As mentioned in the previous post, the Gauss-Wantzel theorem says you can construct a regular *n*-gon with a straight edge and compass if and only if *n* has the form 2^{k} *F* where *k* is a non-negative integer and *F* is a product of distinct Fermat primes. Let’s look at the binary representation of these values of *n*.

The 2^{k} factor means that when written in binary, *n* ends in *k* zeros.

The only known Fermat primes are 3, 5, 17, 257, and 65537. This means that as far as we know, there are only 2^{5} = 32 possible values for *F*: each of the five known Fermat primes is either a factor of *F* or not [1].

Here are the binary values of the possible values of *F*.

1 11 101 1111 10001 110011 1010101 11111111 100000001 1100000011 10100000101 111100001111 1000100010001 11001100110011 101010101010101 1111111111111111 10000000000000001 110000000000000011 1010000000000000101 11110000000000001111 100010000000000010001 1100110000000000110011 10101010000000001010101 111111110000000011111111 1000000010000000100000001 11000000110000001100000011 101000001010000010100000101 1111000011110000111100001111 10001000100010001000100010001 110011001100110011001100110011 1010101010101010101010101010101 11111111111111111111111111111111

If you squint, you can see a pattern that looks sorta like a Sierpinski triangle. To make it easier to see, here’s a image of the numbers with the 1’s replaced with black blocks and the 0’s replaced with white space.

It’s not just *like* a Sierpinski triangle, it *is* a Sierpinski triangle!

## Python code

Here’s Python code to print the binary numbers above.

from itertools import chain, combinations from functools import reduce def product(lst): return reduce(lambda x,y: x*y, lst, 1) def powerset(iterable): xs = list(iterable) return chain.from_iterable( combinations(xs,n) for n in range(len(xs)+1) ) N = 5 # The first N Fermat numbers F = [2**(2**i)+1 for i in range(N)] s = {product(x) for x in powerset(F)} for f in sorted(s): print(format(f, 'b'))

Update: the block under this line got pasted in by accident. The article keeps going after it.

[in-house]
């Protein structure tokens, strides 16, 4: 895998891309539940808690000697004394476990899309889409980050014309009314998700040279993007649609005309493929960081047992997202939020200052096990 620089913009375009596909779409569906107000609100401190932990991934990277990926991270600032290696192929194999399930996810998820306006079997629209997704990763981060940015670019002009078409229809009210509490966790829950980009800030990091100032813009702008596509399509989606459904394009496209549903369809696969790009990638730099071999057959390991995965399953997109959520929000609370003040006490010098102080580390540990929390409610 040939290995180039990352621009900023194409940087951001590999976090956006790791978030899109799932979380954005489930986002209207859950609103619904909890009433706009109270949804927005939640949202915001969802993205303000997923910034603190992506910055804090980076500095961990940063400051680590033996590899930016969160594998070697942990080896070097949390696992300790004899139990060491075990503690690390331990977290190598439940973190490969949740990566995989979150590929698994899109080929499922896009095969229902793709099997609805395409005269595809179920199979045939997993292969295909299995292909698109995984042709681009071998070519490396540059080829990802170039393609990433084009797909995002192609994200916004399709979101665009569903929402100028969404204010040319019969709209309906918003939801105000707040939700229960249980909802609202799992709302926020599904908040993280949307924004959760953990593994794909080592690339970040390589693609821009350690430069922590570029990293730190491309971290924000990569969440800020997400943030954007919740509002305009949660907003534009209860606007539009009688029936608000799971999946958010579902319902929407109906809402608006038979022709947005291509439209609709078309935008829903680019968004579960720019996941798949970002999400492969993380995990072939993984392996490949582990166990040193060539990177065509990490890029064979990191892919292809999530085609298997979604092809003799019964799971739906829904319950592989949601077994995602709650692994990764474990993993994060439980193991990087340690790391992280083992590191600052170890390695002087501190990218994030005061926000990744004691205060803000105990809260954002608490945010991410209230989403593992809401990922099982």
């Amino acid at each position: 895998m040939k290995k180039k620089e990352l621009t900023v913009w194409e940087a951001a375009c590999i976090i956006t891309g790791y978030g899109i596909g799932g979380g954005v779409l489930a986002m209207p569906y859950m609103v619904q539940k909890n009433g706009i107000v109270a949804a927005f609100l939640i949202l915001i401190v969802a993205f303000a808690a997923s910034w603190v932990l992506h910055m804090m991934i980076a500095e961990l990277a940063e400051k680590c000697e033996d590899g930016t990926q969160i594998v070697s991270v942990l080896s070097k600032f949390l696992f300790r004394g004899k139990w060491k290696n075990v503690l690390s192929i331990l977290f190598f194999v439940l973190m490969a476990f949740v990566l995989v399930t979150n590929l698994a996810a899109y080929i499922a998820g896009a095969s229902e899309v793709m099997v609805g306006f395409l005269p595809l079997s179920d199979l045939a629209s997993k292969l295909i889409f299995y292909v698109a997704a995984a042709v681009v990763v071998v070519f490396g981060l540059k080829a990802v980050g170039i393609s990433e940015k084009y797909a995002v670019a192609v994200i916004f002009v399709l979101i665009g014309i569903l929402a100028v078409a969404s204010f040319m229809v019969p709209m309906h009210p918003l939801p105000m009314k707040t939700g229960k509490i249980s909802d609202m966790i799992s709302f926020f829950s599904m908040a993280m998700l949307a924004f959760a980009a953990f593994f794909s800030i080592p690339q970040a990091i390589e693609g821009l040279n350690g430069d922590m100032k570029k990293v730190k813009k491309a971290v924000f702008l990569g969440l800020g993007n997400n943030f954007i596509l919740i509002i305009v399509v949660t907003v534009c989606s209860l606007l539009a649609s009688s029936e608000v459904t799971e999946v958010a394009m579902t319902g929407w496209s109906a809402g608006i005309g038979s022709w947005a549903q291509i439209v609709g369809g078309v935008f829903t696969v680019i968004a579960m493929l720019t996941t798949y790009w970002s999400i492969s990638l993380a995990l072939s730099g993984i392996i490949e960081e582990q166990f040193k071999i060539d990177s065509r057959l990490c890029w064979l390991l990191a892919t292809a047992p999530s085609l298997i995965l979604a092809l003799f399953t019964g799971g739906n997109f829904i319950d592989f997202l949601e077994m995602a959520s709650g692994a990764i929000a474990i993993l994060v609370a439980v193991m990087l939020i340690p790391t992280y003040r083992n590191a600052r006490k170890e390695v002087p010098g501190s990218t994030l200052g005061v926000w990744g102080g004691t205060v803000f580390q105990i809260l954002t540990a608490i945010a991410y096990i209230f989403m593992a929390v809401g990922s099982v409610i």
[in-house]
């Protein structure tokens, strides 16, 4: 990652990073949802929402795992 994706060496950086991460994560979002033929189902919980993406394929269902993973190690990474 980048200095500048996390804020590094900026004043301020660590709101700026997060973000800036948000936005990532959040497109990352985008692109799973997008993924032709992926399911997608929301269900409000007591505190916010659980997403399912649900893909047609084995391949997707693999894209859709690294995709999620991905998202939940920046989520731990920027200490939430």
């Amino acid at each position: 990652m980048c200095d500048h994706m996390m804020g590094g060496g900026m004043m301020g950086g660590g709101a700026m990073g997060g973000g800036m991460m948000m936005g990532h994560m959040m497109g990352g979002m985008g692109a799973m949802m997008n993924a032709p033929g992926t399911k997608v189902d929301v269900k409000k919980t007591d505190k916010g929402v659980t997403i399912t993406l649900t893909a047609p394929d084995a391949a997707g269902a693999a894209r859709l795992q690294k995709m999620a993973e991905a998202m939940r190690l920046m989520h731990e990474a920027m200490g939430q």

You can continue the pattern by taking all products of subsets of the first few Fermat *numbers*, but only the first five Fermat *numbers* are Fermat *primes* [2]. If you set N to 6 in the code above, for example, you’ll get a triangle with 64 rows.

## More on Sierpinskyi

At first the Sierpinksi triangle seems a fun but someone arbitrary exercise: what happens if I take the middle triangle out of a larger triangle and keep doing that recursively on what’s left? But then it comes up in unexpected ways. I certainly didn’t expect it when I printed out the binary numbers above.

Here are a couple other blog posts where there Sierpinski triangle pops up: one on cellular automata and one on the chaos game.

***

[1] We allow the possibility that we could have an empty product of Fermat primes, which we interpret at 1. You could think of it this way: each Fermat prime either has an exponent of 0 or 1, and we allow the possibility that all exponents are 0.

[2] As far as we know. The next several Fermat numbers are definitely not prime, but nobody has proved that there isn’t another Fermat number past 65537 that’s prime.

Wow. Why is this true?

To answer my own question, https://www.fq.math.ca/Scanned/15-2/hewgill.pdf was nice.